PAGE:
When you coach basketball as long as Eddie Martin and Joe Marelle, you build a lot of relationships. Even with referees.
Those local officials have enjoyed this season, being able to trade barbs regularly with a Greater Atlanta Christian bench that now features both longtime coaches. Between them, they've coached more than 1,500 varsity games, just about all with Gwinnett teams.
"(Officials) give us grief," said Marelle, who joined Martin this season as an assistant. "And they come up to us and say it's not fair to have you two guys on the same bench."
That tandem serves as an easy target for referees, but most importantly it gives the Spartans a wealth of basketball knowledge that few high school staffs can match. As the popular saying goes, "they've forgotten more basketball than most coaches know."
Between the two, they have almost 1,000 high school victories -- Martin has 571 and Marelle has 394. Marelle would be much closer to Martin, but he's been too busy repeatedly kicking cancer's tail, beating both non-Hodgkins lymphoma and leukemia over the past decade.
The coaches were regular adversaries for years when Martin was at Brookwood (from 1981-2001) and Marelle at Duluth (1981-2004). They made their marks there -- the Broncos' court is named in Martin's honor and the Duluth gym bears Marelle's name -- then went their separate ways. Martin won three state titles at Norcross and Marelle led Mount Pisgah to a state championship.
They reunited this season when Martin, in his second season at GAC, needed an assistant to fill the void left when Cal Boyd (GAC girls) and Ivan Iverson (Providence boys) took head coaching jobs. It turned out his old friend Marelle, who still teaches at Duluth, was available.
Now Marelle works with Martin during varsity games, in addition to leading GAC's ninth-grade team to an unbeaten season.
"We've both been doing it long enough, I guess we're both considered old-school coaches," Martin said. "We're going to be fundamentally sound and teach things a certain way to be successful. But we take that old stuff and adapt to the new stuff. Both Joe and I are able to adapt to new ideas. And we throw ideas off each other all the time."
In the past, they used those ideas against each other. Martin got the best of Marelle early in their careers, but Marelle closed the gap later in his tenure at Duluth as they went head-to-head countless times and developed a mutual respect for the other.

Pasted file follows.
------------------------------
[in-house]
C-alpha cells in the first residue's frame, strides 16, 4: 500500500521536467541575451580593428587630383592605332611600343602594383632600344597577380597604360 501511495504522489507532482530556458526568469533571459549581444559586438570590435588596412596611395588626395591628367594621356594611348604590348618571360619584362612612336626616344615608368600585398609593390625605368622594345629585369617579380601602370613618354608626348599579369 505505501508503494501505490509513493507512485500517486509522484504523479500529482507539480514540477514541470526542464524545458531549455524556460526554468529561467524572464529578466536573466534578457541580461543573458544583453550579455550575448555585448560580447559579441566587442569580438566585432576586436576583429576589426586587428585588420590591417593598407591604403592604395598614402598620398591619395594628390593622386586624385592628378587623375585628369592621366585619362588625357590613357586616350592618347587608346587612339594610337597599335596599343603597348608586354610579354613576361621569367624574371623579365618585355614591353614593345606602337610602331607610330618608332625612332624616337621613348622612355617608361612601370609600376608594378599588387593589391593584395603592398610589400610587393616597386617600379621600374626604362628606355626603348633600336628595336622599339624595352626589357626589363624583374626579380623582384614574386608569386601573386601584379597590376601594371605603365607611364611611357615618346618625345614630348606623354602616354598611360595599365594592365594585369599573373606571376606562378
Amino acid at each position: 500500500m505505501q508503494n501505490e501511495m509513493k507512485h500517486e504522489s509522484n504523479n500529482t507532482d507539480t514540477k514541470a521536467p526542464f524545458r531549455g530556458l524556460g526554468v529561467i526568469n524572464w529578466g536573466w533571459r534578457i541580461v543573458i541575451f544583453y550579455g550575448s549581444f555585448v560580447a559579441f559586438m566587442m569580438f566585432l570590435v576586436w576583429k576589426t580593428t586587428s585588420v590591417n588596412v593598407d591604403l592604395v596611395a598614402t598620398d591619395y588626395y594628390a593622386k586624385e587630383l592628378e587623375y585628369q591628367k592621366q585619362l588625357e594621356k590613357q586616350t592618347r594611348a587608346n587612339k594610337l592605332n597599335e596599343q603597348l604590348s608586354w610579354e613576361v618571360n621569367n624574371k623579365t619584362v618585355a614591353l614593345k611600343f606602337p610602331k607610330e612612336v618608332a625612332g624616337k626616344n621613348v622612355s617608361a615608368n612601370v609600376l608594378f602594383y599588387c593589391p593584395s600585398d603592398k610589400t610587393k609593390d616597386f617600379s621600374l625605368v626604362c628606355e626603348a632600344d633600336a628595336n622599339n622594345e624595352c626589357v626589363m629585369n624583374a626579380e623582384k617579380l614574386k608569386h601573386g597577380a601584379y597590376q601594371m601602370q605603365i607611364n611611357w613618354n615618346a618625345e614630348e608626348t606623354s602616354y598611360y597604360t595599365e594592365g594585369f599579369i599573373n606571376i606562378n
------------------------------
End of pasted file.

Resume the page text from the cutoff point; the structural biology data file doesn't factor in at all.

That relationship has only grown now that they're colleagues.
"Our basketball fundamentals, when we see something wrong like this kid's not blocking out or this kid's not denying, we're about to say something and before one of us gets it out of our mouth, the other says it," Marelle said.
Martin always had strong coaching staffs -- and a lot of talent -- during his state title runs at Norcross. He's got a similar situation now at GAC with good players on Class AA's No. 1 team, as well as an exceptional coaching staff that includes Marelle, who has accomplished plenty on his own as a head coach.
But the veteran coach isn't eager to find a head coaching job at the moment, saying he's content with being an assistant for his good friend. If his health holds up, Marelle may get the six varsity wins he needs one day to reach 400.
If he doesn't, no big deal. He will stay where he is, giving GAC a stacked coaching staff.
"(No. 400) is not that important to me, the milestone for me is being alive," Marelle said. "The victories are nice, but waking up every day is the biggest win. I don't worry about next year. Now I worry about the next day. If I don't get (No. 400), it's no sweat off my back."
Marelle's long cancer fight adds another element to his value at GAC. He has endured some of the worst hardships in life and lived to tell about it.
"Because of what he's been through, he's able to keep things in a little better perspective than a lot of coaches," Martin said. "It's been great having him around. It really has."
Will Hammock can be reached via e-mail at firstname.lastname@example.org. His column appears on Thursdays.